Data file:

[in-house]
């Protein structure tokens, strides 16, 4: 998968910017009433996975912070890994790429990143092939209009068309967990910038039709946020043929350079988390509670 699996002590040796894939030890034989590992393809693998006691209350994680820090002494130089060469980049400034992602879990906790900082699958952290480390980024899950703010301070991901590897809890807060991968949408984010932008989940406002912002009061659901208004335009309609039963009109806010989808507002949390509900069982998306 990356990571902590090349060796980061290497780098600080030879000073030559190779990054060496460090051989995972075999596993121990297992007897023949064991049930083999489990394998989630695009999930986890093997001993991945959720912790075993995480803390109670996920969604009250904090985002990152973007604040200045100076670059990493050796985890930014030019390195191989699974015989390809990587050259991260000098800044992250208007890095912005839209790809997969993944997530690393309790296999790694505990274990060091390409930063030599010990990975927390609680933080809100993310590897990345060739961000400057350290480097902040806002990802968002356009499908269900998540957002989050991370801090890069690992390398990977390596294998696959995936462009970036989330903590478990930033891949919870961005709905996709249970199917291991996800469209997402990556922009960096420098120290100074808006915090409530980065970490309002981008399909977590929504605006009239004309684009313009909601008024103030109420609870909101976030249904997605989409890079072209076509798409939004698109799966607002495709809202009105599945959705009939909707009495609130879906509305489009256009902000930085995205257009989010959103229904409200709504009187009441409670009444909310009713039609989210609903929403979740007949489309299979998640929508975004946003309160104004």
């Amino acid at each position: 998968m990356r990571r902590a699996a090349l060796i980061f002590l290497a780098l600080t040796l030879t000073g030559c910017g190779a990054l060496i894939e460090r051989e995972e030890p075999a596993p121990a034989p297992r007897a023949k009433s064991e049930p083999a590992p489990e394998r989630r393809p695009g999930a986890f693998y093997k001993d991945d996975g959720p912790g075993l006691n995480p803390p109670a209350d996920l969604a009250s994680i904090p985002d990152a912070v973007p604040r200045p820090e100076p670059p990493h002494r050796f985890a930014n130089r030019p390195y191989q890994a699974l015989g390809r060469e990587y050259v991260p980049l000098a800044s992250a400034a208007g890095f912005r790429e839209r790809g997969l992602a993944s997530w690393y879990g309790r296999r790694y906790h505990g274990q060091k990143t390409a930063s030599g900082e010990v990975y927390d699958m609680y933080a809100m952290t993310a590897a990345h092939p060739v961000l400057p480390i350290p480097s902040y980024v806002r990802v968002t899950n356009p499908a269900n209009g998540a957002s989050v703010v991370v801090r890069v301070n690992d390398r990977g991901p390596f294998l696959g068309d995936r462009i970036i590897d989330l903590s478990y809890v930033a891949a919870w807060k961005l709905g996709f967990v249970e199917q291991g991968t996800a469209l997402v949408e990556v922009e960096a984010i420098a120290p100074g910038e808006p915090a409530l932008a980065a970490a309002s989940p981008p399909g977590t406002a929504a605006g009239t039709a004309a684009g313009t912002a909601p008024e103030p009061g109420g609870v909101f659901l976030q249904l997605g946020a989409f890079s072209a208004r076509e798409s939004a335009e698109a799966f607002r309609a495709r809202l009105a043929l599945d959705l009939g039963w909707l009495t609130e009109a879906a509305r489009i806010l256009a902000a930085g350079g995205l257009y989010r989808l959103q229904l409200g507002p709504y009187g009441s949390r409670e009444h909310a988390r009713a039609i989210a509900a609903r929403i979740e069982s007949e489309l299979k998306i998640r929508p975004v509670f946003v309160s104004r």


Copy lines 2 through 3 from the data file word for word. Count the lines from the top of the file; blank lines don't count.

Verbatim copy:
């Protein structure tokens, strides 16, 4: 998968910017009433996975912070890994790429990143092939209009068309967990910038039709946020043929350079988390509670 699996002590040796894939030890034989590992393809693998006691209350994680820090002494130089060469980049400034992602879990906790900082699958952290480390980024899950703010301070991901590897809890807060991968949408984010932008989940406002912002009061659901208004335009309609039963009109806010989808507002949390509900069982998306 990356990571902590090349060796980061290497780098600080030879000073030559190779990054060496460090051989995972075999596993121990297992007897023949064991049930083999489990394998989630695009999930986890093997001993991945959720912790075993995480803390109670996920969604009250904090985002990152973007604040200045100076670059990493050796985890930014030019390195191989699974015989390809990587050259991260000098800044992250208007890095912005839209790809997969993944997530690393309790296999790694505990274990060091390409930063030599010990990975927390609680933080809100993310590897990345060739961000400057350290480097902040806002990802968002356009499908269900998540957002989050991370801090890069690992390398990977390596294998696959995936462009970036989330903590478990930033891949919870961005709905996709249970199917291991996800469209997402990556922009960096420098120290100074808006915090409530980065970490309002981008399909977590929504605006009239004309684009313009909601008024103030109420609870909101976030249904997605989409890079072209076509798409939004698109799966607002495709809202009105599945959705009939909707009495609130879906509305489009256009902000930085995205257009989010959103229904409200709504009187009441409670009444909310009713039609989210609903929403979740007949489309299979998640929508975004946003309160104004």
């Amino acid at each position: 998968m990356r990571r902590a699996a090349l060796i980061f002590l290497a780098l600080t040796l030879t000073g030559c910017g190779a990054l060496i894939e460090r051989e995972e030890p075999a596993p121990a034989p297992r007897a023949k009433s064991e049930p083999a590992p489990e394998r989630r393809p695009g999930a986890f693998y093997k001993d991945d996975g959720p912790g075993l006691n995480p803390p109670a209350d996920l969604a009250s994680i904090p985002d990152a912070v973007p604040r200045p820090e100076p670059p990493h002494r050796f985890a930014n130089r030019p390195y191989q890994a699974l015989g390809r060469e990587y050259v991260p980049l000098a800044s992250a400034a208007g890095f912005r790429e839209r790809g997969l992602a993944s997530w690393y879990g309790r296999r790694y906790h505990g274990q060091k990143t390409a930063s030599g900082e010990v990975y927390d699958m609680y933080a809100m952290t993310a590897a990345h092939p060739v961000l400057p480390i350290p480097s902040y980024v806002r990802v968002t899950n356009p499908a269900n209009g998540a957002s989050v703010v991370v801090r890069v301070n690992d390398r990977g991901p390596f294998l696959g068309d995936r462009i970036i590897d989330l903590s478990y809890v930033a891949a919870w807060k961005l709905g996709f967990v249970e199917q291991g991968t996800a469209l997402v949408e990556v922009e960096a984010i420098a120290p100074g910038e808006p915090a409530l932008a980065a970490a309002s989940p981008p399909g977590t406002a929504a605006g009239t039709a004309a684009g313009t912002a909601p008024e103030p009061g109420g609870v909101f659901l976030q249904l997605g946020a989409f890079s072209a208004r076509e798409s939004a335009e698109a799966f607002r309609a495709r809202l009105a043929l599945d959705l009939g039963w909707l009495t609130e009109a879906a509305r489009i806010l256009a902000a930085g350079g995205l257009y989010r989808l959103q229904l409200g507002p709504y009187g009441s949390r409670e009444h909310a988390r009713a039609i989210a509900a609903r929403i979740e069982s007949e489309l299979k998306i998640r929508p975004v509670f946003v309160s104004r």